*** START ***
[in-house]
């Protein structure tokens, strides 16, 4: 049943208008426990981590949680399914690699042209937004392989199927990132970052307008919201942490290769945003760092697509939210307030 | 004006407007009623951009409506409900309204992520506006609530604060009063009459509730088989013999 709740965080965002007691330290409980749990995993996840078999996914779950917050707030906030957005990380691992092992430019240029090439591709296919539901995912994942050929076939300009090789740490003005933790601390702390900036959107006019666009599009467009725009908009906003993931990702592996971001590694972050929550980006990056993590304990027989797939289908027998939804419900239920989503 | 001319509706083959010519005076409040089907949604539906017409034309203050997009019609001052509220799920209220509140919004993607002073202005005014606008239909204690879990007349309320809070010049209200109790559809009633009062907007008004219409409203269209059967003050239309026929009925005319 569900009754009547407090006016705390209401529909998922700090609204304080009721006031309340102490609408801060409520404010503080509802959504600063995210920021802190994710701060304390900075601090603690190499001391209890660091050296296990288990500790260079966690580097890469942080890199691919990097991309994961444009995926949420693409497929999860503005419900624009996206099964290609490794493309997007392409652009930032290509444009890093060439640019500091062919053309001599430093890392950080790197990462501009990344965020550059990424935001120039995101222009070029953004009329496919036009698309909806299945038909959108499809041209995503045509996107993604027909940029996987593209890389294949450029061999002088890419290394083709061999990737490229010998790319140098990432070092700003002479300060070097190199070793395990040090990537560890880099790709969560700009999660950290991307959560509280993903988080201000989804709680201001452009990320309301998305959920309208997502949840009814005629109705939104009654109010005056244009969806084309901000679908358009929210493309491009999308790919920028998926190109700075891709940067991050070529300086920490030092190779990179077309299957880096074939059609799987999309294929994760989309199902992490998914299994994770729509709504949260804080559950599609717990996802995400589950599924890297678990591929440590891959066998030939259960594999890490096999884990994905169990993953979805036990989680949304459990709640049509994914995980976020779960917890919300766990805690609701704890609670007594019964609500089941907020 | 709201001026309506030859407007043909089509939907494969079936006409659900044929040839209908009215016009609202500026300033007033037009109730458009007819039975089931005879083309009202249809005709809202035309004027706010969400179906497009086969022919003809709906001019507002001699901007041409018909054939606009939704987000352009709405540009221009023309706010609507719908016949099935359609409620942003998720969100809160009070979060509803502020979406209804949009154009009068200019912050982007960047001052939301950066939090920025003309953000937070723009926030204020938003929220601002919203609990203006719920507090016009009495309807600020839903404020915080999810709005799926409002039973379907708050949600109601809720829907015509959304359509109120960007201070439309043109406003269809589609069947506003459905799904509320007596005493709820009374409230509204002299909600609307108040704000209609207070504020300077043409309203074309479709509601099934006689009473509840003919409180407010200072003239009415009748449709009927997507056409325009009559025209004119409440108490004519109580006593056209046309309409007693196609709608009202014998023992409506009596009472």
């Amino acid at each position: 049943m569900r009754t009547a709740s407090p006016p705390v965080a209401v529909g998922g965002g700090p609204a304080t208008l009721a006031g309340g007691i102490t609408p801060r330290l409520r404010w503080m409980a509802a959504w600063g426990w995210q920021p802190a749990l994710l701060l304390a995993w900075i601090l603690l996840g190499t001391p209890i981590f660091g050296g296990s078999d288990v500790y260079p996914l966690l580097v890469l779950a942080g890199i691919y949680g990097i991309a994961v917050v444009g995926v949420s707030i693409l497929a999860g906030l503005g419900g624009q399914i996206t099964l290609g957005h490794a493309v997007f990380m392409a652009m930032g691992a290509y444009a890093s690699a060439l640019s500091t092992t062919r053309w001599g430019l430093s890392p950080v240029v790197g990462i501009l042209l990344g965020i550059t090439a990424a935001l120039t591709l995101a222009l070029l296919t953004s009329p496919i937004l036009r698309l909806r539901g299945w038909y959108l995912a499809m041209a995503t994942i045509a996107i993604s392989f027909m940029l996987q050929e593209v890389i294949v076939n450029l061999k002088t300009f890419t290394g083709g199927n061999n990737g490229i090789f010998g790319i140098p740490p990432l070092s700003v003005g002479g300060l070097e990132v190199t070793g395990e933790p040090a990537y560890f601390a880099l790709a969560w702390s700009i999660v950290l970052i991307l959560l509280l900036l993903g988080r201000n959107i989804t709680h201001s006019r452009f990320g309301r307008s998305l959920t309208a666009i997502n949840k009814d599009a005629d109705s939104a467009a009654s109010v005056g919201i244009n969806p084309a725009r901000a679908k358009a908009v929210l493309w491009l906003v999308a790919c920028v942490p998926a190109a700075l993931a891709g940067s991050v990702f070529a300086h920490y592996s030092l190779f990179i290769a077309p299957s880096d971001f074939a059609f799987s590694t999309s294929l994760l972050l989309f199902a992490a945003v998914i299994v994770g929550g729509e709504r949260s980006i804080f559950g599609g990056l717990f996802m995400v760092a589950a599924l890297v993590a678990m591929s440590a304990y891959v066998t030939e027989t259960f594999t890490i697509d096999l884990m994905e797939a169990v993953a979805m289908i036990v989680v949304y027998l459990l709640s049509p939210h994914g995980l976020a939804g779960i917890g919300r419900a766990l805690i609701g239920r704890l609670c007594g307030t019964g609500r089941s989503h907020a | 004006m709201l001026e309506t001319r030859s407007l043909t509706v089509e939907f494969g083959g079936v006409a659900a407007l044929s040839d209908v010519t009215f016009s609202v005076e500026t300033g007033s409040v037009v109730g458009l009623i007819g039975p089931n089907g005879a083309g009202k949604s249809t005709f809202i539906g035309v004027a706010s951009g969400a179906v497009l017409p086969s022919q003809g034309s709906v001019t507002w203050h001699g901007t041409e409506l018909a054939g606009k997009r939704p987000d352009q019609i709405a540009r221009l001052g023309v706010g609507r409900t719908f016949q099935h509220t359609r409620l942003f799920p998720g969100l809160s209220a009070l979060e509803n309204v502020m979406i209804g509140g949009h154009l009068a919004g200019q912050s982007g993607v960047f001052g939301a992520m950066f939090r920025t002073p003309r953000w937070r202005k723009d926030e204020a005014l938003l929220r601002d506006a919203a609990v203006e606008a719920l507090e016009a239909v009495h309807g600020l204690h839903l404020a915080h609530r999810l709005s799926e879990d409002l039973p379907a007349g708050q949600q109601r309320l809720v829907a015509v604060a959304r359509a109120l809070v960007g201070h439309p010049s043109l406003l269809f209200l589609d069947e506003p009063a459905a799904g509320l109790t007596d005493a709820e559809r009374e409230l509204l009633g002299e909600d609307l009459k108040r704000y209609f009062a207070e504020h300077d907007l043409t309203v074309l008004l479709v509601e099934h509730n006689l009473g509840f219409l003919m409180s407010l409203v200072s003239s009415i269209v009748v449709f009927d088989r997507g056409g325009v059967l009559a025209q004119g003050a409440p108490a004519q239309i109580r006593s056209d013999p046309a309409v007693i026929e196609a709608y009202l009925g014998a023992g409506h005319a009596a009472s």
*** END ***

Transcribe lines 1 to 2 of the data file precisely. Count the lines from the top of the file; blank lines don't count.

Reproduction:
[in-house]
């Protein structure tokens, strides 16, 4: 049943208008426990981590949680399914690699042209937004392989199927990132970052307008919201942490290769945003760092697509939210307030 | 004006407007009623951009409506409900309204992520506006609530604060009063009459509730088989013999 709740965080965002007691330290409980749990995993996840078999996914779950917050707030906030957005990380691992092992430019240029090439591709296919539901995912994942050929076939300009090789740490003005933790601390702390900036959107006019666009599009467009725009908009906003993931990702592996971001590694972050929550980006990056993590304990027989797939289908027998939804419900239920989503 | 001319509706083959010519005076409040089907949604539906017409034309203050997009019609001052509220799920209220509140919004993607002073202005005014606008239909204690879990007349309320809070010049209200109790559809009633009062907007008004219409409203269209059967003050239309026929009925005319 569900009754009547407090006016705390209401529909998922700090609204304080009721006031309340102490609408801060409520404010503080509802959504600063995210920021802190994710701060304390900075601090603690190499001391209890660091050296296990288990500790260079966690580097890469942080890199691919990097991309994961444009995926949420693409497929999860503005419900624009996206099964290609490794493309997007392409652009930032290509444009890093060439640019500091062919053309001599430093890392950080790197990462501009990344965020550059990424935001120039995101222009070029953004009329496919036009698309909806299945038909959108499809041209995503045509996107993604027909940029996987593209890389294949450029061999002088890419290394083709061999990737490229010998790319140098990432070092700003002479300060070097190199070793395990040090990537560890880099790709969560700009999660950290991307959560509280993903988080201000989804709680201001452009990320309301998305959920309208997502949840009814005629109705939104009654109010005056244009969806084309901000679908358009929210493309491009999308790919920028998926190109700075891709940067991050070529300086920490030092190779990179077309299957880096074939059609799987999309294929994760989309199902992490998914299994994770729509709504949260804080559950599609717990996802995400589950599924890297678990591929440590891959066998030939259960594999890490096999884990994905169990993953979805036990989680949304459990709640049509994914995980976020779960917890919300766990805690609701704890609670007594019964609500089941907020 | 709201001026309506030859407007043909089509939907494969079936006409659900044929040839209908009215016009609202500026300033007033037009109730458009007819039975089931005879083309009202249809005709809202035309004027706010969400179906497009086969022919003809709906001019507002001699901007041409018909054939606009939704987000352009709405540009221009023309706010609507719908016949099935359609409620942003998720969100809160009070979060509803502020979406209804949009154009009068200019912050982007960047001052939301950066939090920025003309953000937070723009926030204020938003929220601002919203609990203006719920507090016009009495309807600020839903404020915080999810709005799926409002039973379907708050949600109601809720829907015509959304359509109120960007201070439309043109406003269809589609069947506003459905799904509320007596005493709820009374409230509204002299909600609307108040704000209609207070504020300077043409309203074309479709509601099934006689009473509840003919409180407010200072003239009415009748449709009927997507056409325009009559025209004119409440108490004519109580006593056209046309309409007693196609709608009202014998023992409506009596009472």